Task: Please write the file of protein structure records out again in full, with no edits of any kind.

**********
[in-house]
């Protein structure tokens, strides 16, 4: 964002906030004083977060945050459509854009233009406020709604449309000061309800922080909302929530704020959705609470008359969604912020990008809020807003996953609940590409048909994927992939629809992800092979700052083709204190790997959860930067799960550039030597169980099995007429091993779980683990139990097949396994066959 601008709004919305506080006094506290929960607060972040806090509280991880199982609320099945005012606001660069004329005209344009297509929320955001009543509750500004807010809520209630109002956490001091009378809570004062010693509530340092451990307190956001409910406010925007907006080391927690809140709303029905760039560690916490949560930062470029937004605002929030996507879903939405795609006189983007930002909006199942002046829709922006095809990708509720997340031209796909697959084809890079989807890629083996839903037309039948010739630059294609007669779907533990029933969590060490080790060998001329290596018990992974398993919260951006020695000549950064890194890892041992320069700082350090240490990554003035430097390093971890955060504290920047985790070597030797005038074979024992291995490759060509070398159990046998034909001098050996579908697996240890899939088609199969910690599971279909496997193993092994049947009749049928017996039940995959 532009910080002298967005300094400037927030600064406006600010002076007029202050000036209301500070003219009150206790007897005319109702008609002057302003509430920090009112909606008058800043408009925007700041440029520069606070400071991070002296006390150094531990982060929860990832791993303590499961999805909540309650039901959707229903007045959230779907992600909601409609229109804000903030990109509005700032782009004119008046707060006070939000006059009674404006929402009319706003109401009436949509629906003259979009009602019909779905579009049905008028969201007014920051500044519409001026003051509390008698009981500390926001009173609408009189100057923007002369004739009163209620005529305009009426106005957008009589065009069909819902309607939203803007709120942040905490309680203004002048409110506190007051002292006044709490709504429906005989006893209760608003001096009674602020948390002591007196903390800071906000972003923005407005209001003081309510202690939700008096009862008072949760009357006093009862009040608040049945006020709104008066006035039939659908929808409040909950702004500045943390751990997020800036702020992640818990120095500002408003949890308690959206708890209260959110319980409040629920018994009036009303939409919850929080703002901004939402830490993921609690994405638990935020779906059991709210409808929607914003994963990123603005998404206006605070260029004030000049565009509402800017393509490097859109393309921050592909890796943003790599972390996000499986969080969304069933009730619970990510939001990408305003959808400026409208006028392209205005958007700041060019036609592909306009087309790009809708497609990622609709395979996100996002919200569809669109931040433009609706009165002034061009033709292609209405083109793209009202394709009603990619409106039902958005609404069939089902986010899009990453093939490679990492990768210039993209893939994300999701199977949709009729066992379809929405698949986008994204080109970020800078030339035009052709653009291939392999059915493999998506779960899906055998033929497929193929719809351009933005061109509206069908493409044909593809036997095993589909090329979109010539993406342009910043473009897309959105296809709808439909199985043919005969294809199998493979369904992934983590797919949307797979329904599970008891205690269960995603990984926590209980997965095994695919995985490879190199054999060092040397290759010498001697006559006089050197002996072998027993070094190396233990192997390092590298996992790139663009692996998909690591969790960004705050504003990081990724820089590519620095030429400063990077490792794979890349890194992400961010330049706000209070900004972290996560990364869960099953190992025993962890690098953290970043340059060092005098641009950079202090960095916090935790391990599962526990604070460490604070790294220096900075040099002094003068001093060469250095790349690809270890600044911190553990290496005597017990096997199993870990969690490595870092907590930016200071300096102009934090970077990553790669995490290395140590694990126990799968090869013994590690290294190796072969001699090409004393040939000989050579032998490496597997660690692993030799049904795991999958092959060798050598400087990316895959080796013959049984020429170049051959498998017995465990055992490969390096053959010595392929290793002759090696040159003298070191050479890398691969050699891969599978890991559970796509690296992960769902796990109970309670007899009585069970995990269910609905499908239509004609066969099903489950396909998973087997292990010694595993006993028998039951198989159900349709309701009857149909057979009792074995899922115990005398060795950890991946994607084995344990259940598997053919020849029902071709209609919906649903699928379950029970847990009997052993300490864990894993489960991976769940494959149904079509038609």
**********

[in-house]
């Protein structure tokens, strides 16, 4: 964002906030004083977060945050459509854009233009406020709604449309000061309800922080909302929530704020959705609470008359969604912020990008809020807003996953609940590409048909994927992939629809992800092979700052083709204190790997959860930067799960550039030597169980099995007429091993779980683990139990097949396994066959 601008709004919305506080006094506290929960607060972040806090509280991880199982609320099945005012606001660069004329005209344009297509929320955001009543509750500004807010809520209630109002956490001091009378809570004062010693509530340092451990307190956001409910406010925007907006080391927690809140709303029905760039560690916490949560930062470029937004605002929030996507879903939405795609006189983007930002909006199942002046829709922006095809990708509720997340031209796909697959084809890079989807890629083996839903037309039948010739630059294609007669779907533990029933969590060490080790060998001329290596018990992974398993919260951006020695000549950064890194890892041992320069700082350090240490990554003035430097390093971890955060504290920047985790070597030797005038074979024992291995490759060509070398159990046998034909001098050996579908697996240890899939088609199969910690599971279909496997193993092994049947009749049928017996039940995959 532009910080002298967005300094400037927030600064406006600010002076007029202050000036209301500070003219009150206790007897005319109702008609002057302003509430920090009112909606008058800043408009925007700041440029520069606070400071991070002296006390150094531990982060929860990832791993303590499961999805909540309650039901959707229903007045959230779907992600909601409609229109804000903030990109509005700032782009004119008046707060006070939000006059009674404006929402009319706003109401009436949509629906003259979009009602019909779905579009049905008028969201007014920051500044519409001026003051509390008698009981500390926001009173609408009189100057923007002369004739009163209620005529305009009426106005957008009589065009069909819902309607939203803007709120942040905490309680203004002048409110506190007051002292006044709490709504429906005989006893209760608003001096009674602020948390002591007196903390800071906000972003923005407005209001003081309510202690939700008096009862008072949760009357006093009862009040608040049945006020709104008066006035039939659908929808409040909950702004500045943390751990997020800036702020992640818990120095500002408003949890308690959206708890209260959110319980409040629920018994009036009303939409919850929080703002901004939402830490993921609690994405638990935020779906059991709210409808929607914003994963990123603005998404206006605070260029004030000049565009509402800017393509490097859109393309921050592909890796943003790599972390996000499986969080969304069933009730619970990510939001990408305003959808400026409208006028392209205005958007700041060019036609592909306009087309790009809708497609990622609709395979996100996002919200569809669109931040433009609706009165002034061009033709292609209405083109793209009202394709009603990619409106039902958005609404069939089902986010899009990453093939490679990492990768210039993209893939994300999701199977949709009729066992379809929405698949986008994204080109970020800078030339035009052709653009291939392999059915493999998506779960899906055998033929497929193929719809351009933005061109509206069908493409044909593809036997095993589909090329979109010539993406342009910043473009897309959105296809709808439909199985043919005969294809199998493979369904992934983590797919949307797979329904599970008891205690269960995603990984926590209980997965095994695919995985490879190199054999060092040397290759010498001697006559006089050197002996072998027993070094190396233990192997390092590298996992790139663009692996998909690591969790960004705050504003990081990724820089590519620095030429400063990077490792794979890349890194992400961010330049706000209070900004972290996560990364869960099953190992025993962890690098953290970043340059060092005098641009950079202090960095916090935790391990599962526990604070460490604070790294220096900075040099002094003068001093060469250095790349690809270890600044911190553990290496005597017990096997199993870990969690490595870092907590930016200071300096102009934090970077990553790669995490290395140590694990126990799968090869013994590690290294190796072969001699090409004393040939000989050579032998490496597997660690692993030799049904795991999958092959060798050598400087990316895959080796013959049984020429170049051959498998017995465990055992490969390096053959010595392929290793002759090696040159003298070191050479890398691969050699891969599978890991559970796509690296992960769902796990109970309670007899009585069970995990269910609905499908239509004609066969099903489950396909998973087997292990010694595993006993028998039951198989159900349709309701009857149909057979009792074995899922115990005398060795950890991946994607084995344990259940598997053919020849029902071709209609919906649903699928379950029970847990009997052993300490864990894993489960991976769940494959149904079509038609």